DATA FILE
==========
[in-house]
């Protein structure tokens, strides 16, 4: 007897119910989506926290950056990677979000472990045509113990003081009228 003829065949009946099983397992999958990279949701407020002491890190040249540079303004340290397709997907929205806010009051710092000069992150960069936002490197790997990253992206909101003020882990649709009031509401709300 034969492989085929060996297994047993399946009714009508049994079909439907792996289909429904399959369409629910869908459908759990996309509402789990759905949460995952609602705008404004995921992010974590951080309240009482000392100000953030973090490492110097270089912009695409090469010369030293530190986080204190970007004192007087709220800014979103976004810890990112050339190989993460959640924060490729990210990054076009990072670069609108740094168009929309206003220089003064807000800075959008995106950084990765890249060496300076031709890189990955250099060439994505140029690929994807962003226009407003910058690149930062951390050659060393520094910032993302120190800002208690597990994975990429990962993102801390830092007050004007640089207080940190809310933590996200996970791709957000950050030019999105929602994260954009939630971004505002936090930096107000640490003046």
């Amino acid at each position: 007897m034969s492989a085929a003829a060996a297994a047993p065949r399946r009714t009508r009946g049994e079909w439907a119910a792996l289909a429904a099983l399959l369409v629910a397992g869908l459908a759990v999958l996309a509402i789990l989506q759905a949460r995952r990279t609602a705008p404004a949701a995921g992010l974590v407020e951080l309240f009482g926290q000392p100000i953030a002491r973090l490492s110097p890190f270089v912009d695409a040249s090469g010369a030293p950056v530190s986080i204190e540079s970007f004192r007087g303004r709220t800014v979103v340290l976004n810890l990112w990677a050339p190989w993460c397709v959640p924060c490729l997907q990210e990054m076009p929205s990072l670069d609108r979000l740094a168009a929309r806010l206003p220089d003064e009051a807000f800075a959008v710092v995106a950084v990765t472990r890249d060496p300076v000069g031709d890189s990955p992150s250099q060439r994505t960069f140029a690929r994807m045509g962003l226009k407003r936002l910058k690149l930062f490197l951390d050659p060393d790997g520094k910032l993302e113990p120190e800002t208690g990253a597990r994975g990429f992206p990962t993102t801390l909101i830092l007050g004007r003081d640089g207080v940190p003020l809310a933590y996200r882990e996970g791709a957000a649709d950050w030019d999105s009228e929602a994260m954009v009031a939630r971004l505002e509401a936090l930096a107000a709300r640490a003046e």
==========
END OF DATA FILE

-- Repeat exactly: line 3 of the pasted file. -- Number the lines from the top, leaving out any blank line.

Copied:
């Amino acid at each position: 007897m034969s492989a085929a003829a060996a297994a047993p065949r399946r009714t009508r009946g049994e079909w439907a119910a792996l289909a429904a099983l399959l369409v629910a397992g869908l459908a759990v999958l996309a509402i789990l989506q759905a949460r995952r990279t609602a705008p404004a949701a995921g992010l974590v407020e951080l309240f009482g926290q000392p100000i953030a002491r973090l490492s110097p890190f270089v912009d695409a040249s090469g010369a030293p950056v530190s986080i204190e540079s970007f004192r007087g303004r709220t800014v979103v340290l976004n810890l990112w990677a050339p190989w993460c397709v959640p924060c490729l997907q990210e990054m076009p929205s990072l670069d609108r979000l740094a168009a929309r806010l206003p220089d003064e009051a807000f800075a959008v710092v995106a950084v990765t472990r890249d060496p300076v000069g031709d890189s990955p992150s250099q060439r994505t960069f140029a690929r994807m045509g962003l226009k407003r936002l910058k690149l930062f490197l951390d050659p060393d790997g520094k910032l993302e113990p120190e800002t208690g990253a597990r994975g990429f992206p990962t993102t801390l909101i830092l007050g004007r003081d640089g207080v940190p003020l809310a933590y996200r882990e996970g791709a957000a649709d950050w030019d999105s009228e929602a994260m954009v009031a939630r971004l505002e509401a936090l930096a107000a709300r640490a003046e």